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We are collaborating with the Wuthathi Land Trust on a project to foster Indigenous traditional knowledge and help protect Shelburne Bay in Cape York.
We are collaborating with the Wuthathi Land Trust on a unique project to foster Indigenous traditional knowledge and help protect Shelburne Bay in Cape York, one of Australia’s most spectacular areas. The project is support by The Myer Foundation and The Christensen Fund.
With the aim of restoring culturelinks to country, this project brings together Wuthathi Traditional Owners, young and old, from from across far north Queensland, to share cultural knowledge and continue to plan for the long-term management of their traditional homelands for both cultural and natural values and sustainable economic development.
"This cultural regeneration project is another step towards our aspirations to preserve and pass on Wuthathi culture and traditions. It is also means we are a step closer to developing plans, underpinned by Wuthathi traditional knowledge, that will help us to sustainably use and manage our homeland estate," Wuthathi Land Trust representative Ray Wallis said.
"Wuthathi people want to put in place the pieces of information that will help us develop our lands sustainably. We are negotiating native title, national park and the return of freehold lands to the Wuthathi Land Trust from the Commonwealth and Queensland governments. Once we finalise these discussions it will be important we are ready to manage our protected areas and develop economic initiatives that fit with our aspirations. So this project is really important".
We fully support the incorporation of Indigenous land management techniques and knowledge, with contemporary approaches to conservation. It better protects biodiversity and culture," says ACF Cape York officer Leah Talbot.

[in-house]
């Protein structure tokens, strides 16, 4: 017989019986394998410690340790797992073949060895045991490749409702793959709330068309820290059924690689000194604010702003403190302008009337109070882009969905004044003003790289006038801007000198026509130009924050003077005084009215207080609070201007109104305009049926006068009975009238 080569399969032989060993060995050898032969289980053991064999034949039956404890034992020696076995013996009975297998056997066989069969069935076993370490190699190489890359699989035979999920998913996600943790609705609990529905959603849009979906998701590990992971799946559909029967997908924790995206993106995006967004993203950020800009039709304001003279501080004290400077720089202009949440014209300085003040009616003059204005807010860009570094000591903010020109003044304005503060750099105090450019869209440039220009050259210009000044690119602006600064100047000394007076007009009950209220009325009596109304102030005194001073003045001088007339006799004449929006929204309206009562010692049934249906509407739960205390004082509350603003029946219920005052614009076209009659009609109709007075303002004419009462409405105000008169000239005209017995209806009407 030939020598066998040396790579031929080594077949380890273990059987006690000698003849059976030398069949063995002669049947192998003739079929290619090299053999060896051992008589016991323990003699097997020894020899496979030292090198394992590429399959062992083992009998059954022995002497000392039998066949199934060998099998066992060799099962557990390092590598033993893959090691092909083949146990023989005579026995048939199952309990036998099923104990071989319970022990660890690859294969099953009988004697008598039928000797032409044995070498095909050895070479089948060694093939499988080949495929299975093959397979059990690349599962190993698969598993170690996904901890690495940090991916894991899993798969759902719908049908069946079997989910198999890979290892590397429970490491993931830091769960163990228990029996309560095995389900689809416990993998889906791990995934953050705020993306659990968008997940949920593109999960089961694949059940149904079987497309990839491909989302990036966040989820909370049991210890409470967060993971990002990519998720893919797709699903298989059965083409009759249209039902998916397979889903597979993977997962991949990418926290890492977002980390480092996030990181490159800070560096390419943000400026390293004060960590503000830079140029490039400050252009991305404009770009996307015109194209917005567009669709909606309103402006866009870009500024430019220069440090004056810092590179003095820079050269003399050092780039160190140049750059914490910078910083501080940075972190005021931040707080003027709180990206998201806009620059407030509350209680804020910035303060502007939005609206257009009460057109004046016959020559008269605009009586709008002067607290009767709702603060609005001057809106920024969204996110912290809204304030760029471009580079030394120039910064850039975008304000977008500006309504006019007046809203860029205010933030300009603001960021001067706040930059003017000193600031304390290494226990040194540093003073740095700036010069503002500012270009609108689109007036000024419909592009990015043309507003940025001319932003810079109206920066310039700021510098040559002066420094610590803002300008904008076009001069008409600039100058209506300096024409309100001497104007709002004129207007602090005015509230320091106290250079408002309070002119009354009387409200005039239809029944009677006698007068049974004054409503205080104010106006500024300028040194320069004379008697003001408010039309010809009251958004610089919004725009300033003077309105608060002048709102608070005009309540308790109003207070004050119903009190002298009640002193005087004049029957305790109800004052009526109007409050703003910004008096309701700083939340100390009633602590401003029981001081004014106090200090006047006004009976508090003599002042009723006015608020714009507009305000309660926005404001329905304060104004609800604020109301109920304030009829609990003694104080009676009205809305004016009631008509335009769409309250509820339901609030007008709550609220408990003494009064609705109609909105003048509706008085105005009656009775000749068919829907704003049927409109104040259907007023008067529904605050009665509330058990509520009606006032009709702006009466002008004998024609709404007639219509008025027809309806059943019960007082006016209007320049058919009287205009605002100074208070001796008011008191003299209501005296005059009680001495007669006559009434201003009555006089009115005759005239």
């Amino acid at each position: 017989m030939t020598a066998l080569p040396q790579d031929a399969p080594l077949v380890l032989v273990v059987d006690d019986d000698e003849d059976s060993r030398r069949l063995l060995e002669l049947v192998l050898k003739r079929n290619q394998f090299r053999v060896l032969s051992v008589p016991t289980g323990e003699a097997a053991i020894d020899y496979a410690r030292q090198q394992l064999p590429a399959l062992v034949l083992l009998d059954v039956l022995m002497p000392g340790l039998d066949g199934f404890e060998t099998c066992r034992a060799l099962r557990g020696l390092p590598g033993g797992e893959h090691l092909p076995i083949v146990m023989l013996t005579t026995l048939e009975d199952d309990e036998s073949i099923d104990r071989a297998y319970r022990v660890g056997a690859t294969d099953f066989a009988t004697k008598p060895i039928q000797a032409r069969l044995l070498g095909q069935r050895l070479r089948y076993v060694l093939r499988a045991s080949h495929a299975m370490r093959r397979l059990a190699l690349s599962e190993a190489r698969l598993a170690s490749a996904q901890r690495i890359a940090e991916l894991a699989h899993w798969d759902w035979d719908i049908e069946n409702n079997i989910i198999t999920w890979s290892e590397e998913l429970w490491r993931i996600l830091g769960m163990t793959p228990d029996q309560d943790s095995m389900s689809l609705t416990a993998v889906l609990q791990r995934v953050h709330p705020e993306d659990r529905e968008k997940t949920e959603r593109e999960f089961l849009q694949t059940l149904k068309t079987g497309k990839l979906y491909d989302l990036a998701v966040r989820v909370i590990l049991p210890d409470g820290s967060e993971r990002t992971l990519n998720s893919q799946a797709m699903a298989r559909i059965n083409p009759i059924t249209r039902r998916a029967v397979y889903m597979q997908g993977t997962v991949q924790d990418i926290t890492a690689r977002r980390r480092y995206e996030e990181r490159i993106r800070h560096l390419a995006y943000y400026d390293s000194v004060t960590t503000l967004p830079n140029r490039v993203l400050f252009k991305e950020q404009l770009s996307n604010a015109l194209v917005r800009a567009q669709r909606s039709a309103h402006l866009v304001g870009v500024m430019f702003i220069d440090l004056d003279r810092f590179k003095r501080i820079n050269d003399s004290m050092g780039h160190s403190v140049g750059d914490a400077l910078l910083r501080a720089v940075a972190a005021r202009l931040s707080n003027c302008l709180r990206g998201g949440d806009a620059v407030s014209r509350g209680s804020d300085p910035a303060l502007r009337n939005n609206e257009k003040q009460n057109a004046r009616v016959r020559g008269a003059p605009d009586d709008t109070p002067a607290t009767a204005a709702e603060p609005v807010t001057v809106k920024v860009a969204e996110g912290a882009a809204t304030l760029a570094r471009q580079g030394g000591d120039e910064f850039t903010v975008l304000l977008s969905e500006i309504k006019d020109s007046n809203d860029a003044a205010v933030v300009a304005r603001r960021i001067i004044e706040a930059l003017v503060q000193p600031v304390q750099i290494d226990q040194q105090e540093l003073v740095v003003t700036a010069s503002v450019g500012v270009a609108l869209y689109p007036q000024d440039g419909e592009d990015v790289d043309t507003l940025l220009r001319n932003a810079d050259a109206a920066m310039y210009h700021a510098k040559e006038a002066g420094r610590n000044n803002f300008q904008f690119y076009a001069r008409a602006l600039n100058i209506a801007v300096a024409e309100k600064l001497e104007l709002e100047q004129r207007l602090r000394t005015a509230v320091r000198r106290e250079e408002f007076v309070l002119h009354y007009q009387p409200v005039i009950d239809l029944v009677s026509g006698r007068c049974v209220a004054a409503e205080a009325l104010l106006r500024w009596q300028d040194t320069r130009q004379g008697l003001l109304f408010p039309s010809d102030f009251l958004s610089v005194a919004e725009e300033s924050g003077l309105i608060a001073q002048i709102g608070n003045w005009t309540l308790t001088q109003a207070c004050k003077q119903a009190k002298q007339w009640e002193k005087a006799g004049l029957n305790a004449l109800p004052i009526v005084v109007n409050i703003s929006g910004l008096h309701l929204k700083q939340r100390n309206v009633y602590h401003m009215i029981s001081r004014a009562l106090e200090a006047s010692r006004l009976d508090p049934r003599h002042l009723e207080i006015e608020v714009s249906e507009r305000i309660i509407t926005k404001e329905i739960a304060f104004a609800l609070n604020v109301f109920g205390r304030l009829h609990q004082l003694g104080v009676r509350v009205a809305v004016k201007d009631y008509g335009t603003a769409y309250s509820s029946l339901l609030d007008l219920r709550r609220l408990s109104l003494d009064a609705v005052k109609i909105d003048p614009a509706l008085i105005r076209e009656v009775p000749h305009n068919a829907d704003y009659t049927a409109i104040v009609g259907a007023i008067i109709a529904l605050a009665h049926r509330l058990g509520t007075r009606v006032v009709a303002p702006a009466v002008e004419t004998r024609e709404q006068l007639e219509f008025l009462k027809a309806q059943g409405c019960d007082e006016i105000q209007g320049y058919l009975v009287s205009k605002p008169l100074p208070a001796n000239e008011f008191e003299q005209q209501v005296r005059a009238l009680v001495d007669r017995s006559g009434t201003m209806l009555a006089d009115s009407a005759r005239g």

The Christensen Fund generously granted $US50,000 towards the project. "The Christensen Fund believes the world’s cultural and biological diversity is priceless. The Christensen Fund objective is to strengthen local groups on the ground. And in Cape York Peninsula they are interlinked and must be maintained. So, we are pleased to support such a worthwhile project with fantastic partners," said The Christiansen Fund's program offiver Henrietta Marrie.
Futher funding partners include The Myer Foundation and the Federal Government.
For the Wuthathi, returning to country and restoring cultural practices and managing the landscape is an ongoing process. Wuthathi hope to establish a permanent presence on country for cultural purposes and management of land and sea resources.
Shelbourne Bay is the last intact parabolic dune field of its type left in Australia. Other natural silica dune fields along Australia’s east coast have been subject to mining. Wuthathi Traditional Owners are eager to establish an Aboriginal owned national park following final a Native Title determination.